JP Duminy only announced his Test retirement in mid-September, but he knew his time in whites was up more than two months earlier. With scores of 15 and 2 in South Africa's series-opener against England in July, Duminy sensed he had reached the end, and when he was sent home from the tour after the second Test, it confirmed it.
"Walking off after Lord's, I felt a change needed to happen. I rightly deserved to be dropped. There were guys putting up their hands for places and I felt I needed a different path," Duminy said in Bloemfontein, ahead of the South African Invitation XI's match against the touring Bangladesh team.
At the time he was discarded, Duminy had gone eight innings with a top-score of 39. While he had scored two of his six hundreds in the last year, the lean patches he went through in between big scores meant there was constant pressure on him to justify his place. South Africa's line-up needed a relook with Temba Bavuma and Quinton de Kock wasted down the order and allrounders waiting in the wings to bolster both departments.
Since Duminy's departure, South Africa have rejigged things so that Bavuma bats at No.4 and de Kock at No.6, and have made room for either an extra allrounder or another bowler. They lost the series in England 3-1 but have just recorded a 2-0 win over Bangladesh at home. Although the quality of the opposition and the circumstances in which they are playing must be considered when assessing their performances, it seems they are on the right track.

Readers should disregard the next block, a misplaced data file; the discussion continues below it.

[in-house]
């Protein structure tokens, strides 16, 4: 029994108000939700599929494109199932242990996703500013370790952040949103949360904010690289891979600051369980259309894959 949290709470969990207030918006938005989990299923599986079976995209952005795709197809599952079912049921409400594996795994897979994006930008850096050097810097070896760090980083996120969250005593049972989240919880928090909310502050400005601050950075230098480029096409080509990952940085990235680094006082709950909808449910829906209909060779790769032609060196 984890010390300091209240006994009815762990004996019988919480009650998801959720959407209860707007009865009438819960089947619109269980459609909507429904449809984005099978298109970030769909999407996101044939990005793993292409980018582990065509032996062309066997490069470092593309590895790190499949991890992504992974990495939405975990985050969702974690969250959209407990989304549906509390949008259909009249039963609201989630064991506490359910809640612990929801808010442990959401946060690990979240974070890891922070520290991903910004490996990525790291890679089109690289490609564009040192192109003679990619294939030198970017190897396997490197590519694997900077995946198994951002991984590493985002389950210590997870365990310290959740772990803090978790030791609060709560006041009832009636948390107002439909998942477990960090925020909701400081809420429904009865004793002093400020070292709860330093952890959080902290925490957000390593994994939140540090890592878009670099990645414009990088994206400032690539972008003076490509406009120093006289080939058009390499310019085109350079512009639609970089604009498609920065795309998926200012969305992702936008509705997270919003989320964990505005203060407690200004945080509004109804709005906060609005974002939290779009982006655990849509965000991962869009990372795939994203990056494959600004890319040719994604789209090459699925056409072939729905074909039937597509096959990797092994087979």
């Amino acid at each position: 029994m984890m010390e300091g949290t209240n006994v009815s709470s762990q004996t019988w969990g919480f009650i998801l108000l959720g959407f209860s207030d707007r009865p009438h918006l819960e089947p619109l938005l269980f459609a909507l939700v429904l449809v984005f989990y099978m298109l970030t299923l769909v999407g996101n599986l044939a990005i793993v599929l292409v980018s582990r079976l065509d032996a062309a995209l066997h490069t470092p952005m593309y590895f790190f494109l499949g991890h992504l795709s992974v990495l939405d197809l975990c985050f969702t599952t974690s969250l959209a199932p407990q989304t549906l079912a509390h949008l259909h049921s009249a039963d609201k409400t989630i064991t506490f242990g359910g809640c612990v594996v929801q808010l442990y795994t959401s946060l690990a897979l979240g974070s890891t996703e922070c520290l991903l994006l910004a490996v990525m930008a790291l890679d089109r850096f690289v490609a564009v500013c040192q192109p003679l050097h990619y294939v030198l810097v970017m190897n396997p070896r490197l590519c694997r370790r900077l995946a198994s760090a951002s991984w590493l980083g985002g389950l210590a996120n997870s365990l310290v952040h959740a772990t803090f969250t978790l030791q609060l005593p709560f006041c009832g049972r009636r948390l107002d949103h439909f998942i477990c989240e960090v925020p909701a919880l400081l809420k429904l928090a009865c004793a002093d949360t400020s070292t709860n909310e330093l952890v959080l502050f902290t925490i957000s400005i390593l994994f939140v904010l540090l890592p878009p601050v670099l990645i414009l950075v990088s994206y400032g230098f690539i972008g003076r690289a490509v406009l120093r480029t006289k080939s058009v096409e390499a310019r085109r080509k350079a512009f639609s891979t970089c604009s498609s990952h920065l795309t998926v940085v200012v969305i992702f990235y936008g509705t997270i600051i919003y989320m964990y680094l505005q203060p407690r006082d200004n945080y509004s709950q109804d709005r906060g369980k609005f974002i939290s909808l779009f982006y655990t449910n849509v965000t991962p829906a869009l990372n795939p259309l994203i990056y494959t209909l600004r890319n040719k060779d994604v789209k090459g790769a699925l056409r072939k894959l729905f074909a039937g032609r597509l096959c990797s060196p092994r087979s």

Meanwhile, Duminy's "different path" has seen him begin a journey of his own, which mostly involves leadership. Duminy will captain the Invitation side, which also includes former ODI skipper AB de Villiers, who may also be after Duminy's Test spot, and was also due to lead the Cape Town Knight Riders in the now-postponed T20 Global League. Having chosen to finish his career playing white-ball cricket, it's understandable Duminy is particularly let down by the tournament being a non-starter.
"It is disappointing, not just from a South African point of view but also from a global point of view. I think the manner in which it has been postponed is the most disappointing," he said. "I'm hoping it's not the end. I'm hoping it can recover and we can come to a consensus about the way forward."
CSA maintains that the league will begin in 2018 but have a myriad of issues to resolve before then, not least the acquisition of a broadcast deal and title sponsor. Meanwhile, Duminy and South Africas's ODI outfit also have things to work on, chiefly on how they plan to win the 2019 World Cup.
For Duminy, it's not so much about the team strategy yet but about his own performances and making sure he does enough to remain part of South Africa's plans. "Every player wants to win the World Cup but we still have a long way to go. To be there, I have to keep putting in good performances," Duminy said. "It's good to have a long-term goal but it's also important that we stay focused on the present and what's in front of us."